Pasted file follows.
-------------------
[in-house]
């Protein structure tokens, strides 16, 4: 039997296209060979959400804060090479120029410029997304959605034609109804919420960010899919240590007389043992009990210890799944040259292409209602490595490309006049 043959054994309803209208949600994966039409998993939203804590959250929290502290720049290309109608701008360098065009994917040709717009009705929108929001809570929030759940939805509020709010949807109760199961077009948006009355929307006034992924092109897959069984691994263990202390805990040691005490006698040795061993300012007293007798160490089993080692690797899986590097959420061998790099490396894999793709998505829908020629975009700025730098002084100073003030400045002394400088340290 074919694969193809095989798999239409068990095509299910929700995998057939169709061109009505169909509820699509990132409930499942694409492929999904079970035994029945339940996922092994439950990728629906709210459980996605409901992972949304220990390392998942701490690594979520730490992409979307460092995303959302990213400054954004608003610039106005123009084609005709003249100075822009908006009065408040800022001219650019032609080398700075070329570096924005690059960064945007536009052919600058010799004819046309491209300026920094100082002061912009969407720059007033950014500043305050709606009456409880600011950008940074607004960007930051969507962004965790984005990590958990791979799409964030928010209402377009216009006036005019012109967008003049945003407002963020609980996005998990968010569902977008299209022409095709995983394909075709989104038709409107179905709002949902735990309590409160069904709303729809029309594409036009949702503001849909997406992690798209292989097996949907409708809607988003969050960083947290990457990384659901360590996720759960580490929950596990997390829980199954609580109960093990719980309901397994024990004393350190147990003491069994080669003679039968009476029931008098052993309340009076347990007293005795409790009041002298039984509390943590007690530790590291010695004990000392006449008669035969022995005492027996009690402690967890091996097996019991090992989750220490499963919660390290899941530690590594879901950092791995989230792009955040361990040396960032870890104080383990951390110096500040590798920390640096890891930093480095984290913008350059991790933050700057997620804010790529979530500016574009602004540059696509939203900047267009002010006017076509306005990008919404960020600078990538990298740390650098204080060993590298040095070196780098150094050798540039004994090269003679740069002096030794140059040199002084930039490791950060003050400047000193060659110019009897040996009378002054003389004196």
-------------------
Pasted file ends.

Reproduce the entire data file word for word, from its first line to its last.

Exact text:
[in-house]
């Protein structure tokens, strides 16, 4: 039997296209060979959400804060090479120029410029997304959605034609109804919420960010899919240590007389043992009990210890799944040259292409209602490595490309006049 043959054994309803209208949600994966039409998993939203804590959250929290502290720049290309109608701008360098065009994917040709717009009705929108929001809570929030759940939805509020709010949807109760199961077009948006009355929307006034992924092109897959069984691994263990202390805990040691005490006698040795061993300012007293007798160490089993080692690797899986590097959420061998790099490396894999793709998505829908020629975009700025730098002084100073003030400045002394400088340290 074919694969193809095989798999239409068990095509299910929700995998057939169709061109009505169909509820699509990132409930499942694409492929999904079970035994029945339940996922092994439950990728629906709210459980996605409901992972949304220990390392998942701490690594979520730490992409979307460092995303959302990213400054954004608003610039106005123009084609005709003249100075822009908006009065408040800022001219650019032609080398700075070329570096924005690059960064945007536009052919600058010799004819046309491209300026920094100082002061912009969407720059007033950014500043305050709606009456409880600011950008940074607004960007930051969507962004965790984005990590958990791979799409964030928010209402377009216009006036005019012109967008003049945003407002963020609980996005998990968010569902977008299209022409095709995983394909075709989104038709409107179905709002949902735990309590409160069904709303729809029309594409036009949702503001849909997406992690798209292989097996949907409708809607988003969050960083947290990457990384659901360590996720759960580490929950596990997390829980199954609580109960093990719980309901397994024990004393350190147990003491069994080669003679039968009476029931008098052993309340009076347990007293005795409790009041002298039984509390943590007690530790590291010695004990000392006449008669035969022995005492027996009690402690967890091996097996019991090992989750220490499963919660390290899941530690590594879901950092791995989230792009955040361990040396960032870890104080383990951390110096500040590798920390640096890891930093480095984290913008350059991790933050700057997620804010790529979530500016574009602004540059696509939203900047267009002010006017076509306005990008919404960020600078990538990298740390650098204080060993590298040095070196780098150094050798540039004994090269003679740069002096030794140059040199002084930039490791950060003050400047000193060659110019009897040996009378002054003389004196």